Environmental Regulation and State-Local Relations
James P. Lesterand Emmett N. Lombard
Since the early 1980s, students of American government have noted the enhanced importance of state governments in the American governmental system. State political institutions and practices have adapted to changing conditions in the states; reforms of structures and operations within the executive and legislative branches have been accompanied by other important changes in state government ( Bowman and Kearney 1986a; Dye 1984; Jewell 1982). In addition, states are adopting a more positive and facilitative posture toward their local governments in terms of funding and services, and they are demonstrating concern for local government problems, particularly as many local governments continue to struggle with financial and service provision problems ( Bowman and Kearney 1986b). One area in which more cooperative state-local relations are developing is environmental protection.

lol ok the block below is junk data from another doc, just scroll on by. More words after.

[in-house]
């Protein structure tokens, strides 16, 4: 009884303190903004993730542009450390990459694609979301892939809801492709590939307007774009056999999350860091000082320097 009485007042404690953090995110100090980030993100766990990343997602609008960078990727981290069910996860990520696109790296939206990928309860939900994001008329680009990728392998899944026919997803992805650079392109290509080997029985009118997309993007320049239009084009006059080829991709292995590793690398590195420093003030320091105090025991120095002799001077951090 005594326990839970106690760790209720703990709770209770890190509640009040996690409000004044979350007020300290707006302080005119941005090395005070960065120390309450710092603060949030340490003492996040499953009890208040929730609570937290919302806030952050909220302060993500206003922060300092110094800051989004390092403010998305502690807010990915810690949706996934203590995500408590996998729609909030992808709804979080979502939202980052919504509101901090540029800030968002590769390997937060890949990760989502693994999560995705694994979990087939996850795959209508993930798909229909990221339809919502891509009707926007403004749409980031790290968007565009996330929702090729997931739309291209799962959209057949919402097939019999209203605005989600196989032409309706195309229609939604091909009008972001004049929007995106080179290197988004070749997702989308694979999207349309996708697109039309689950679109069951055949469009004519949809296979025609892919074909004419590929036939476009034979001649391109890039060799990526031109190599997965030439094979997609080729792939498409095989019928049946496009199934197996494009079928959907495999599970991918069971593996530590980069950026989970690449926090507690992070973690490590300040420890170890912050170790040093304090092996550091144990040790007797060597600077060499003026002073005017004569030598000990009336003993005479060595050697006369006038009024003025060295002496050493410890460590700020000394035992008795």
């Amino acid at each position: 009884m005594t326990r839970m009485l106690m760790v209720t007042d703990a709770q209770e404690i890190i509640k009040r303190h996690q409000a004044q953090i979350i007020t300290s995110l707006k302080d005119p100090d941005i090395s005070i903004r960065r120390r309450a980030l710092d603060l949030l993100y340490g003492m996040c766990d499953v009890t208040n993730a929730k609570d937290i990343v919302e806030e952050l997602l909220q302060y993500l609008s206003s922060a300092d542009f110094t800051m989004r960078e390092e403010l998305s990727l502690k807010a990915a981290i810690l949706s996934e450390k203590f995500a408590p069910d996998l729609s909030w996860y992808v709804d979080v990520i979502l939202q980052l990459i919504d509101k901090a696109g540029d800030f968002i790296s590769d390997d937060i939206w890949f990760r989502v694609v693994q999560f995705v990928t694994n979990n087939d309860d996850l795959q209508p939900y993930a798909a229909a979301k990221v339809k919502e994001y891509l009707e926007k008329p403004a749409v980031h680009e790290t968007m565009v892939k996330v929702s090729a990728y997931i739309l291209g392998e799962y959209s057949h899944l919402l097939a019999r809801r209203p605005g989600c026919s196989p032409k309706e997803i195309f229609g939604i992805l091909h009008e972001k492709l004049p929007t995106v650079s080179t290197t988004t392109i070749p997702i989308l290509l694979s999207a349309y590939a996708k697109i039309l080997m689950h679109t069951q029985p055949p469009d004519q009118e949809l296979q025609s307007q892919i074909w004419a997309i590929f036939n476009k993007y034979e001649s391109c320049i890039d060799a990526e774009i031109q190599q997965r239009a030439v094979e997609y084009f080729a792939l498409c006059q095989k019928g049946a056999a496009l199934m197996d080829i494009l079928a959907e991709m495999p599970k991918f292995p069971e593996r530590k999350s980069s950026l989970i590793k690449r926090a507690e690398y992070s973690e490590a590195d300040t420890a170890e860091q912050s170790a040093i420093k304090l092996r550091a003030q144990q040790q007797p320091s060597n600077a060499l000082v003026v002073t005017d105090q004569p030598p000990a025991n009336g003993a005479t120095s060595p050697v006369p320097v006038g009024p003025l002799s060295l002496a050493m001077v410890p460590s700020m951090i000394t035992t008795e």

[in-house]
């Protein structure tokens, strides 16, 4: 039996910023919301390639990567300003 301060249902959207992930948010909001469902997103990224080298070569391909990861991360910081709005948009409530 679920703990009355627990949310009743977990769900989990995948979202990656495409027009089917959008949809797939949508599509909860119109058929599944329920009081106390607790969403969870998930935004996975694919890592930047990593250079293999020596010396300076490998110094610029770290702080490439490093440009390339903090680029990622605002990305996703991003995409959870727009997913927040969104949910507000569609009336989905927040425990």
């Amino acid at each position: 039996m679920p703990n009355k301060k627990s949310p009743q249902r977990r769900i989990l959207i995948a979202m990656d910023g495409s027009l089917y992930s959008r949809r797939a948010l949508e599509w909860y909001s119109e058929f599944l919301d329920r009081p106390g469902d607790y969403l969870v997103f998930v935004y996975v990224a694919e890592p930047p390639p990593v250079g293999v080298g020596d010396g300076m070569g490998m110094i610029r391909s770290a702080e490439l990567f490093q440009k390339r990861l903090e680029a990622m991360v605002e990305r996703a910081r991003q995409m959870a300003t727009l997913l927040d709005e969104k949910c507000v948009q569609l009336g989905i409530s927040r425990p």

Although the federal government retains overall regulatory and enforcement authority for environmental protection in the United States, the primary responsibility for policy implementation increasingly resides with state and local governments ( Lester 1986, 1995; Davis and Lester 1987). This trend is likely to continue into the next century. American citizens have expressed dissatisfaction with the flow of power away from the states over the past sixty years, and the Republican Congress has signaled its intention to permit broader authority of state governments in environmental policy (as well as other areas) while at the same time requiring increased use of cost-benefit analysis and risk analysis before new federal regulations may be issued. In addition, the Congress disapproves of the "regulatory burden" that environmental legislation of the past has